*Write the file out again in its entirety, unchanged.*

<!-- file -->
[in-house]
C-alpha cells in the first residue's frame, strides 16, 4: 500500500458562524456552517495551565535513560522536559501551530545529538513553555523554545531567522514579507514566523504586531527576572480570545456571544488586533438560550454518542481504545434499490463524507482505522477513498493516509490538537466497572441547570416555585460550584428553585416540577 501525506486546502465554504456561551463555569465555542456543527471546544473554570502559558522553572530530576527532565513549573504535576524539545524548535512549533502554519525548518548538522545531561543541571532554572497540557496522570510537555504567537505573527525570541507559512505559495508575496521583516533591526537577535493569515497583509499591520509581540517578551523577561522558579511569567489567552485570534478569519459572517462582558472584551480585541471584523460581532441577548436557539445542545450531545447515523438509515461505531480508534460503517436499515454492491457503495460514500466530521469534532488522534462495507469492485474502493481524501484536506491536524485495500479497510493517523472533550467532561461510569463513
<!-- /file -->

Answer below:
[in-house]
C-alpha cells in the first residue's frame, strides 16, 4: 500500500458562524456552517495551565535513560522536559501551530545529538513553555523554545531567522514579507514566523504586531527576572480570545456571544488586533438560550454518542481504545434499490463524507482505522477513498493516509490538537466497572441547570416555585460550584428553585416540577 501525506486546502465554504456561551463555569465555542456543527471546544473554570502559558522553572530530576527532565513549573504535576524539545524548535512549533502554519525548518548538522545531561543541571532554572497540557496522570510537555504567537505573527525570541507559512505559495508575496521583516533591526537577535493569515497583509499591520509581540517578551523577561522558579511569567489567552485570534478569519459572517462582558472584551480585541471584523460581532441577548436557539445542545450531545447515523438509515461505531480508534460503517436499515454492491457503495460514500466530521469534532488522534462495507469492485474502493481524501484536506491536524485495500479497510493517523472533550467532561461510569463513